Judge Abdulaziz bin Dawood convicted prominent women's rights defender Loujain Alhathloul of terrorism charges, because she opposed the male guardianship system and peacefully advocated for women's rights to drive and be protected from domestic violence.
"Bin Dawood used his position on the highly politicized Specialized Criminal Court to stifle dissent," said Abdullah Alaoudh, Gulf Director at DAWN. "Convicting Alhathloul for daring to argue that the Saudi government should protect women from domestic violence is a mockery of justice."
On Decmber 28, 2020, bin Dawood, along with fellow judges Abdullah al-Luhaidan and Mufarreh al-Jundub, convicted Loujain Alhathloul under the Counter-Terrorism Law of "attempting to change the Basic Law of Governance," "trying to serve a foreign agenda" and "using the Internet to disturb the public order," according to the official Saudi news service Sapq. No evidence was presented, other than tweets and public appearances advocating for women to drive, her campaign against the male-guardianship system in the country, and her peaceful activism. The judges sentenced her to five years and eight months in prison and a five-year travel ban to start after her release.
Bin Dawood and the other two judges suspended half of Alhathloul's sentence (two years and ten months), and she was released on February 10, 2021. Upon release, she was placed on probation for three years and can be arrested and ordered to complete her sentence if she "commits any crime," according to her family and the official Saudi news Sapq. In Saudi Arabia, the penal code is mostly unwritten, and the codes like the Counter-Terrorism Law or the Anti-Cybercrime Law are designed to crimilize free speech. A vaguely worded accusation by the Saudi prosecution can constitute a "crime".
"The 'terrorism' verdict against this incredibly brave young woman should be the final nail in the coffin of any efforts to portray MBS as a reformer and his judges like bin Dawood as independent," Alaoudh said.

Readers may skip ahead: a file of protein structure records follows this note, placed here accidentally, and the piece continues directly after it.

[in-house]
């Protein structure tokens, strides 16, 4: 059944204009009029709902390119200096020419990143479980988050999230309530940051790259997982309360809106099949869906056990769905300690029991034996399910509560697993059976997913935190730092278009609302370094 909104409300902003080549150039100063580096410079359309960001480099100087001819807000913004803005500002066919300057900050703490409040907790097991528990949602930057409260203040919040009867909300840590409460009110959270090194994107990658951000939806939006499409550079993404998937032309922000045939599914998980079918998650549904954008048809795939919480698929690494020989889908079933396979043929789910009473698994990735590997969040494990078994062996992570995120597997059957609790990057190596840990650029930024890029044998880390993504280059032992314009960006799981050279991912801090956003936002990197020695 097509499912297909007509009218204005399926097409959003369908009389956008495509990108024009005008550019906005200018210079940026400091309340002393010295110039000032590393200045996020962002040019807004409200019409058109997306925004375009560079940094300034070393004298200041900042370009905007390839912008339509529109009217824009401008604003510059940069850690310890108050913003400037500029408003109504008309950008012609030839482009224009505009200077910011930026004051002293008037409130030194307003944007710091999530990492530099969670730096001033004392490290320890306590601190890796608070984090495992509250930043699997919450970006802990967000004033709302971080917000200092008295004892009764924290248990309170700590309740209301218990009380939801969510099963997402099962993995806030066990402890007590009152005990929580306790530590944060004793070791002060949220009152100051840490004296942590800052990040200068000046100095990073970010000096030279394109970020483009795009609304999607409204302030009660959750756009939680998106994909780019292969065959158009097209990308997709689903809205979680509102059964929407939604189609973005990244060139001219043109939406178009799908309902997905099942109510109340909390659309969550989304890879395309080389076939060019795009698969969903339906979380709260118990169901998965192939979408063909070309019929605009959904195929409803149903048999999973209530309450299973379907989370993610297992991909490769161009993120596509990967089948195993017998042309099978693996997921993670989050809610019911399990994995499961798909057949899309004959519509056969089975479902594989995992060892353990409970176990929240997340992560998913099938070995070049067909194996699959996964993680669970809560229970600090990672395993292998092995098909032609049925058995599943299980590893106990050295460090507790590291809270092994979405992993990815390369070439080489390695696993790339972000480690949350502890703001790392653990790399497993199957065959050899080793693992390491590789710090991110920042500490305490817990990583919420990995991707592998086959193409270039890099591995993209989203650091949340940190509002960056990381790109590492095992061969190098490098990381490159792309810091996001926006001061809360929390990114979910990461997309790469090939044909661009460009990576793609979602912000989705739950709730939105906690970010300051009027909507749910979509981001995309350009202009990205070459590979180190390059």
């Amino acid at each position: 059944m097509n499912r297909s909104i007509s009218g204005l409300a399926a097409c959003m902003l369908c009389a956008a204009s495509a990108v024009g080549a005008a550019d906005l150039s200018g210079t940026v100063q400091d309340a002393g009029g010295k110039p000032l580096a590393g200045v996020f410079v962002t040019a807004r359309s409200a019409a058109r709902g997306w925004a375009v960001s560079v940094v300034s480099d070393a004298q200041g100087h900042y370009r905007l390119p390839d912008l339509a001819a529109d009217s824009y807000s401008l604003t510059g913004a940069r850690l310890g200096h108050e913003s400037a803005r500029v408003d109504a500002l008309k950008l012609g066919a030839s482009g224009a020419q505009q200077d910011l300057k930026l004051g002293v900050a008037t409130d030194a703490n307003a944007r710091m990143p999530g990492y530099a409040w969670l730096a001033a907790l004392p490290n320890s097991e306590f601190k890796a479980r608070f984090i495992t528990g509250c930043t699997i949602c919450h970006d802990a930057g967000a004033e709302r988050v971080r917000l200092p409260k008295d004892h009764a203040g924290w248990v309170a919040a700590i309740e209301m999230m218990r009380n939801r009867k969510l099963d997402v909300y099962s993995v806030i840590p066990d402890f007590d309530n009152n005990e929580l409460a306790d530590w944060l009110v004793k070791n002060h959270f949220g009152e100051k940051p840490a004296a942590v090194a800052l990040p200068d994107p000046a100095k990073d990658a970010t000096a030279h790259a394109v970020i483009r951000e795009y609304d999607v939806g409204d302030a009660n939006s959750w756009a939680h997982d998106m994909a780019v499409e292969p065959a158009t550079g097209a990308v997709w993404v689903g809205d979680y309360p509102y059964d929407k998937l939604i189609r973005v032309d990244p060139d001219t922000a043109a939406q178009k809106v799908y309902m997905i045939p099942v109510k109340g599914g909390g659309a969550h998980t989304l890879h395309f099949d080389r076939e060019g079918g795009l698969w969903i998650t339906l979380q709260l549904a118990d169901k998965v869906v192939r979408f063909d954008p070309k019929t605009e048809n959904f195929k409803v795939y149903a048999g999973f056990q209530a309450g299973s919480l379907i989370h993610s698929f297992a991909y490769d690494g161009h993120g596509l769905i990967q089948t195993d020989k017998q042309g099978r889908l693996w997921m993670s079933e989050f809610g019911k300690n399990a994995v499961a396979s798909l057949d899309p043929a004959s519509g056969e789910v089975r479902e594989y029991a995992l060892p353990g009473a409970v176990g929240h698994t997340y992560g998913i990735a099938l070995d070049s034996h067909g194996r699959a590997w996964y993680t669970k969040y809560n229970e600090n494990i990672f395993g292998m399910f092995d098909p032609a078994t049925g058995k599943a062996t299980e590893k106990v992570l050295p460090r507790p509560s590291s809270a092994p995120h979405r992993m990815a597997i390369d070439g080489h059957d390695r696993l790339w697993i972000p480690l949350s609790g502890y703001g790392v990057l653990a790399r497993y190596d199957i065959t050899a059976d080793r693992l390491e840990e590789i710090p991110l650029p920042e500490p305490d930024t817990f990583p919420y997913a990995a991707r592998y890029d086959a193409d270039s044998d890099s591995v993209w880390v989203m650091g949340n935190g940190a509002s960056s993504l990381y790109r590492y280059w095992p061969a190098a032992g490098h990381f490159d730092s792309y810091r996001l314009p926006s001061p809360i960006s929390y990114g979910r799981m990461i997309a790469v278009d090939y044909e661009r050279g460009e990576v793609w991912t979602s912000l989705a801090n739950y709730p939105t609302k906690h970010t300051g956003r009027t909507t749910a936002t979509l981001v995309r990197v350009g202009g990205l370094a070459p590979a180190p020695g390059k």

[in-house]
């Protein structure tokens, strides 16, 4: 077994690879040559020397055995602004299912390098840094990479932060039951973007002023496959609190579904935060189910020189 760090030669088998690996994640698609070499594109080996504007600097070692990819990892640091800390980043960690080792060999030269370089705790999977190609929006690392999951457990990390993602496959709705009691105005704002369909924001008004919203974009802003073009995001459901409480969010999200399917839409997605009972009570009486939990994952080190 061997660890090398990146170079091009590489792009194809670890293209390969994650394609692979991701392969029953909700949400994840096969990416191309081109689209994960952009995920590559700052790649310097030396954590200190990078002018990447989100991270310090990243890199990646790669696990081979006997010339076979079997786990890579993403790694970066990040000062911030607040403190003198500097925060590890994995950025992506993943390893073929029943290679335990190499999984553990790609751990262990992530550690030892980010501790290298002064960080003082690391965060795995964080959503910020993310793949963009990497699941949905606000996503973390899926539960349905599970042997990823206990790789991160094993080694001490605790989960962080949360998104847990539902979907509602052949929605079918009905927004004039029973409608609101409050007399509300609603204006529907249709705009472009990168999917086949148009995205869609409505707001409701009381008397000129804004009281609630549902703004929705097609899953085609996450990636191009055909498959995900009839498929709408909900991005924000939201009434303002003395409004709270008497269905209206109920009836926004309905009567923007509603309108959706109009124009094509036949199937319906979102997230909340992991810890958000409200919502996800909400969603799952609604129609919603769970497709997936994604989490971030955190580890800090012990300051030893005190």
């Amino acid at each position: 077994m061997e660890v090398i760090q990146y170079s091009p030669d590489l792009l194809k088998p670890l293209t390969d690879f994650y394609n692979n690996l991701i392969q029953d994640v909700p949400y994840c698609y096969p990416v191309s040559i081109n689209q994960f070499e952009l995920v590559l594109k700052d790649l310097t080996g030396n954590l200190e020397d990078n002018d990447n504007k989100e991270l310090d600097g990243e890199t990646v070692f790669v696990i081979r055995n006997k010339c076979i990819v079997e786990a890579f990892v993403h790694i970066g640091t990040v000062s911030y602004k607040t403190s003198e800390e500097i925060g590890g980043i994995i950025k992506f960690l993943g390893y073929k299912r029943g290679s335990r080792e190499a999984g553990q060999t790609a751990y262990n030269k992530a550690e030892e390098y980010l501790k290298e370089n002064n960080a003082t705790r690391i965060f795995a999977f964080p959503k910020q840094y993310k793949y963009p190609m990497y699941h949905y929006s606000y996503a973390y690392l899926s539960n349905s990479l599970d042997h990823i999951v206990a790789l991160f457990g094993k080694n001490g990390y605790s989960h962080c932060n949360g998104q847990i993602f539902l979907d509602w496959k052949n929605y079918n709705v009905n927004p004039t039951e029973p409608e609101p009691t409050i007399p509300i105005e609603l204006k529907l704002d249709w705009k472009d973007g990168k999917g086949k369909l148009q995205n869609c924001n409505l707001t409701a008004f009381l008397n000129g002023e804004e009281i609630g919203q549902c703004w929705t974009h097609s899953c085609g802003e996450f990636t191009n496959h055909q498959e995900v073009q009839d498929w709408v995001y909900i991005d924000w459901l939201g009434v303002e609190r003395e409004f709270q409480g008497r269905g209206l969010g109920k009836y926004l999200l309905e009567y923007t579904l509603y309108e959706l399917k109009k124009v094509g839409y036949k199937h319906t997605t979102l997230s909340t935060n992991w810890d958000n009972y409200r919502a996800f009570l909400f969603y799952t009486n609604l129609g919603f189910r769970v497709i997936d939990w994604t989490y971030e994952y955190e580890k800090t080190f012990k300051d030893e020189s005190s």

In 2013, bin Dawood completed his Master's degree from the Judicial High Institute, an institute that trains judges in Saudi Arabia. After his Master's degree, he was promoted to the position of "senior judge" in August 2014. A few years later he obtained his PhD from the same institution.
Before bin Dawood joined the Specialized Criminal Court, the Saudi authorities arrested at least six judges of the same court in October 2017 as part of a series of moves to restrict judicial independence. They appointed bin Dawood and others as replacements.
See the case: Loujain Alhathloul
DAWN contacted bin Dawood via the Saudi authorities on May 18, 2021 to request a response, but no response was received by the time of publication.
Tweet the Saudi Ministry of Justice here and the Saudi Embassy in Washington DC here. Tell them to stop employing abusive judges like bin Dawood.
About DAWN's culprit gallery:
Tyrants need enablers who will implement their oppressive practices, even if it means abusing their fellow citizens. These agents often mask their complicity in the guise of professionals exercising their duties in offices, courtrooms, police stations, and interrogation rooms.
DAWN seeks to disclose the identity of the state agents who enable repression and, to make them recognizable at home and abroad. These individuals, whom DAWN calls "culprits,", bear administrative, civil, moral, legal, and/or political responsibility for human rights and international humanitarian law violations.